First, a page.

NMDC needs to grow volumes; price hikes alone won’t be enough
State-owned iron ore producer NMDC Ltd raised prices by 2-5% from Tuesday. The latest price hikes are pretty much on expected lines given that the ongoing March quarter is seasonally strong.
Moreover, global iron ore prices are also on the rebound, which has a positive bearing on domestic prices. In March so far, global (Australia) iron ore prices have risen by nearly 4% month-on-month versus the February average, said analysts at Nomura Financial Advisory and Securities (India) in a report dated 20 March.
With this, NMDC has raised prices of iron ore four times since the government removed/lowered export duty on iron ore in mid-November. The price of NMDC’s lump ore and fines now stand at ₹4,500 and ₹4,110 per tonne, which is 18% and 57% higher respectively than the levels seen in mid-November.
As such, the March quarter (Q4FY23) performance is set to be better sequentially with NMDC’s sales volumes in January and February ahead of the average volumes seen in Q3. This along with price hikes would mean better sales realization, which was a pain point last quarter. In Q3, this parameter was down by about 35% year-on-year (y-o-y) and 2% lower sequentially.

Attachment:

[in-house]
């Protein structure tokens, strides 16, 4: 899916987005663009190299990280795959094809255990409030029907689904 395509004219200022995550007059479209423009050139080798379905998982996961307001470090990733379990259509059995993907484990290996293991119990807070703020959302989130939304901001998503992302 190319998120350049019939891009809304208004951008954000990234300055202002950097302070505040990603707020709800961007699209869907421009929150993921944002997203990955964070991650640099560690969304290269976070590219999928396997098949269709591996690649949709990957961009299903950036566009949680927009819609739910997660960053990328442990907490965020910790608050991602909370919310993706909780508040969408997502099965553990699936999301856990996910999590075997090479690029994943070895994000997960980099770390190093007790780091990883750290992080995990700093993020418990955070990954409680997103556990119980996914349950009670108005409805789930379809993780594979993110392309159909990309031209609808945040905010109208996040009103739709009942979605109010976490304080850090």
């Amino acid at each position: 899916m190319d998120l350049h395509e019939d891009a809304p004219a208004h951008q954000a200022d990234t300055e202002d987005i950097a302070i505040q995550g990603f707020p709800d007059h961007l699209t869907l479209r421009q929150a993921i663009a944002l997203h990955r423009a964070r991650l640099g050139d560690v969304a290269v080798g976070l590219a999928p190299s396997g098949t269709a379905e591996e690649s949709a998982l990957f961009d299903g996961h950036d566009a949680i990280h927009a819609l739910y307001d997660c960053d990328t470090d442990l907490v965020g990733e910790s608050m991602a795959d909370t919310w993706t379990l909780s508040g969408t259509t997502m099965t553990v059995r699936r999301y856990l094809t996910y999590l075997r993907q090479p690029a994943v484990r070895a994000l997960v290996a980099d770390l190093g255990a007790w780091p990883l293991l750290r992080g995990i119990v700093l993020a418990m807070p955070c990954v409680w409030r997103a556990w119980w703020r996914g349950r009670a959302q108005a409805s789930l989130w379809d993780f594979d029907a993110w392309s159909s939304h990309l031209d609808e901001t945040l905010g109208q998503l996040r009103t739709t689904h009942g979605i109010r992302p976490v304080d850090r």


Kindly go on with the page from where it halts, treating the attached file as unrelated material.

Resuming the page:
While price hikes augur well, the company’s stock has hardly budged since the latest announcement on price hike. This shows investors are likely waiting for a meaningful increase in volumes. NMDC’s iron ore sales volumes are down by 8.6% y-o-y in the eleven months ended February to 33.4 million tonnes.
Iron ore is a key raw material to manufacture steel and demand for this metal is yet to increase adequately.
“We note that the higher than historic discount of NMDC’s iron ore to import parity is mainly led by weak volume off-take,” said analysts at Kotak Institutional Equities in a report on 21 March. The broking firm has cut NMDC’s FY23 volume estimate by 2% but the impact on earnings would be offset by higher prices.
Against this backdrop, shares of NMDC are down by 9% so far in 2023. The company’s ability to meet its production volume target of 50 million tonnes in FY24 remains to be seen. Besides volume growth, meaningful price increases would also buoy investor sentiments, but analysts do not see much room for significant hikes given the muted demand environment. However, better-than-expected earnings performance in the near-term may improve outlook.
Further, it would help sentiment if steel demand improves meaningfully backed by the opening up of the Chinese economy. This is a monitorable.